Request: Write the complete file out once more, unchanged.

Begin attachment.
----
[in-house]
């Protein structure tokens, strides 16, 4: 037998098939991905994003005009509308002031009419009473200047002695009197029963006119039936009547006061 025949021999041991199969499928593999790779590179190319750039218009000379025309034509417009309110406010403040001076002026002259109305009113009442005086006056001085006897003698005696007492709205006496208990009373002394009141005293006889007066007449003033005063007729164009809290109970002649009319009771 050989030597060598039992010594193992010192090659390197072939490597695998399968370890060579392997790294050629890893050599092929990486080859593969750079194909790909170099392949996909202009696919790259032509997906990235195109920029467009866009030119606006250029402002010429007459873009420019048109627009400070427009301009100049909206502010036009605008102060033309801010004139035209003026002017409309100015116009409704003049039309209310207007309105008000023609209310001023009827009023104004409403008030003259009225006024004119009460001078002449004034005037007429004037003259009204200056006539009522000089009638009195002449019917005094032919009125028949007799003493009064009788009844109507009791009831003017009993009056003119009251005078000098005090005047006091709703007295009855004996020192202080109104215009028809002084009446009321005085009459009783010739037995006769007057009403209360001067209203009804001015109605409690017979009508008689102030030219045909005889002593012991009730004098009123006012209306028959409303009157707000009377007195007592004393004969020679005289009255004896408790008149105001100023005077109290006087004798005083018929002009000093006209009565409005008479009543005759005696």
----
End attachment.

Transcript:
[in-house]
């Protein structure tokens, strides 16, 4: 037998098939991905994003005009509308002031009419009473200047002695009197029963006119039936009547006061 025949021999041991199969499928593999790779590179190319750039218009000379025309034509417009309110406010403040001076002026002259109305009113009442005086006056001085006897003698005696007492709205006496208990009373002394009141005293006889007066007449003033005063007729164009809290109970002649009319009771 050989030597060598039992010594193992010192090659390197072939490597695998399968370890060579392997790294050629890893050599092929990486080859593969750079194909790909170099392949996909202009696919790259032509997906990235195109920029467009866009030119606006250029402002010429007459873009420019048109627009400070427009301009100049909206502010036009605008102060033309801010004139035209003026002017409309100015116009409704003049039309209310207007309105008000023609209310001023009827009023104004409403008030003259009225006024004119009460001078002449004034005037007429004037003259009204200056006539009522000089009638009195002449019917005094032919009125028949007799003493009064009788009844109507009791009831003017009993009056003119009251005078000098005090005047006091709703007295009855004996020192202080109104215009028809002084009446009321005085009459009783010739037995006769007057009403209360001067209203009804001015109605409690017979009508008689102030030219045909005889002593012991009730004098009123006012209306028959409303009157707000009377007195007592004393004969020679005289009255004896408790008149105001100023005077109290006087004798005083018929002009000093006209009565409005008479009543005759005696």